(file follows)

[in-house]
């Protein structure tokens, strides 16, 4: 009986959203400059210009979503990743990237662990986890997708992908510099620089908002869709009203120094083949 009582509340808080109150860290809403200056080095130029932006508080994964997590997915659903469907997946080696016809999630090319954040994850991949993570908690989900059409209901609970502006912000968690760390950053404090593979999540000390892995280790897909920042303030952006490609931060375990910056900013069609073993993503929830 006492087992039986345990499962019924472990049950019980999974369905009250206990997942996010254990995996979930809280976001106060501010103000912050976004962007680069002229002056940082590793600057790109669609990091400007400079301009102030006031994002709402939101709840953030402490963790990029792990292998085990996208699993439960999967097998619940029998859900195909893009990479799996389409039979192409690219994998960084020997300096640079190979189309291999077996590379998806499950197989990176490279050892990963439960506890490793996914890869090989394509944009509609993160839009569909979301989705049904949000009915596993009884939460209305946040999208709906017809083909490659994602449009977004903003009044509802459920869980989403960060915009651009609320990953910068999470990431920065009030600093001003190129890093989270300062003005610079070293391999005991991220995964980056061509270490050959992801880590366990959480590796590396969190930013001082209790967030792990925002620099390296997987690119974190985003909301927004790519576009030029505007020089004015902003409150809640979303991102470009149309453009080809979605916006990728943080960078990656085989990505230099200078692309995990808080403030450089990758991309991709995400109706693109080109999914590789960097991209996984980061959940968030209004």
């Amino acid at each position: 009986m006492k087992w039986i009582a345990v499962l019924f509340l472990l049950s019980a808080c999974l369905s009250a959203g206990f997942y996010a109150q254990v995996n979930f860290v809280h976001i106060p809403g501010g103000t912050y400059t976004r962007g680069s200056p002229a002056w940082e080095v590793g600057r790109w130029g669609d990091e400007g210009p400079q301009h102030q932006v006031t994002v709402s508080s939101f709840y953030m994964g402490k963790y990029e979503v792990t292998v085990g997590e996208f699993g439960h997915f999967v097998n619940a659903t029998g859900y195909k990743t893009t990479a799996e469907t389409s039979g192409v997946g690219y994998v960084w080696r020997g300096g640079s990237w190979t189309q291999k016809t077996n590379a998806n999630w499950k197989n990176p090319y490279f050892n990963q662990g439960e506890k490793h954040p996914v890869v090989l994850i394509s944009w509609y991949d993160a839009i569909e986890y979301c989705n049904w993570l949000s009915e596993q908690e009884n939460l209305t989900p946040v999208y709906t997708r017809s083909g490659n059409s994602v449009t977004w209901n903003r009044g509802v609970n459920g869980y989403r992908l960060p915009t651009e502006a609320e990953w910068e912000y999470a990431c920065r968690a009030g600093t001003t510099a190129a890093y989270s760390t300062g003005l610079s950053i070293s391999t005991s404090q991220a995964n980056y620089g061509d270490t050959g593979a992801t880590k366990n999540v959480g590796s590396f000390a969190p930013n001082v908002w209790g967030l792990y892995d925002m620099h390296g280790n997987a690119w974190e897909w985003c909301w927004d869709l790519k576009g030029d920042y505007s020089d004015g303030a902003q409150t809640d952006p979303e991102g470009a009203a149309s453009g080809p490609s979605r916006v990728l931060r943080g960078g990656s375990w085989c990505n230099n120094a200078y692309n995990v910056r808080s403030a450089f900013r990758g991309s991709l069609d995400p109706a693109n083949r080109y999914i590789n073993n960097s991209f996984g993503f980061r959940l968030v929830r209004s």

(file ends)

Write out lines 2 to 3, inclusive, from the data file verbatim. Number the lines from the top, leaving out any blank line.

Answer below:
């Protein structure tokens, strides 16, 4: 009986959203400059210009979503990743990237662990986890997708992908510099620089908002869709009203120094083949 009582509340808080109150860290809403200056080095130029932006508080994964997590997915659903469907997946080696016809999630090319954040994850991949993570908690989900059409209901609970502006912000968690760390950053404090593979999540000390892995280790897909920042303030952006490609931060375990910056900013069609073993993503929830 006492087992039986345990499962019924472990049950019980999974369905009250206990997942996010254990995996979930809280976001106060501010103000912050976004962007680069002229002056940082590793600057790109669609990091400007400079301009102030006031994002709402939101709840953030402490963790990029792990292998085990996208699993439960999967097998619940029998859900195909893009990479799996389409039979192409690219994998960084020997300096640079190979189309291999077996590379998806499950197989990176490279050892990963439960506890490793996914890869090989394509944009509609993160839009569909979301989705049904949000009915596993009884939460209305946040999208709906017809083909490659994602449009977004903003009044509802459920869980989403960060915009651009609320990953910068999470990431920065009030600093001003190129890093989270300062003005610079070293391999005991991220995964980056061509270490050959992801880590366990959480590796590396969190930013001082209790967030792990925002620099390296997987690119974190985003909301927004790519576009030029505007020089004015902003409150809640979303991102470009149309453009080809979605916006990728943080960078990656085989990505230099200078692309995990808080403030450089990758991309991709995400109706693109080109999914590789960097991209996984980061959940968030209004």
């Amino acid at each position: 009986m006492k087992w039986i009582a345990v499962l019924f509340l472990l049950s019980a808080c999974l369905s009250a959203g206990f997942y996010a109150q254990v995996n979930f860290v809280h976001i106060p809403g501010g103000t912050y400059t976004r962007g680069s200056p002229a002056w940082e080095v590793g600057r790109w130029g669609d990091e400007g210009p400079q301009h102030q932006v006031t994002v709402s508080s939101f709840y953030m994964g402490k963790y990029e979503v792990t292998v085990g997590e996208f699993g439960h997915f999967v097998n619940a659903t029998g859900y195909k990743t893009t990479a799996e469907t389409s039979g192409v997946g690219y994998v960084w080696r020997g300096g640079s990237w190979t189309q291999k016809t077996n590379a998806n999630w499950k197989n990176p090319y490279f050892n990963q662990g439960e506890k490793h954040p996914v890869v090989l994850i394509s944009w509609y991949d993160a839009i569909e986890y979301c989705n049904w993570l949000s009915e596993q908690e009884n939460l209305t989900p946040v999208y709906t997708r017809s083909g490659n059409s994602v449009t977004w209901n903003r009044g509802v609970n459920g869980y989403r992908l960060p915009t651009e502006a609320e990953w910068e912000y999470a990431c920065r968690a009030g600093t001003t510099a190129a890093y989270s760390t300062g003005l610079s950053i070293s391999t005991s404090q991220a995964n980056y620089g061509d270490t050959g593979a992801t880590k366990n999540v959480g590796s590396f000390a969190p930013n001082v908002w209790g967030l792990y892995d925002m620099h390296g280790n997987a690119w974190e897909w985003c909301w927004d869709l790519k576009g030029d920042y505007s020089d004015g303030a902003q409150t809640d952006p979303e991102g470009a009203a149309s453009g080809p490609s979605r916006v990728l931060r943080g960078g990656s375990w085989c990505n230099n120094a200078y692309n995990v910056r808080s403030a450089f900013r990758g991309s991709l069609d995400p109706a693109n083949r080109y999914i590789n073993n960097s991209f996984g993503f980061r959940l968030v929830r209004s």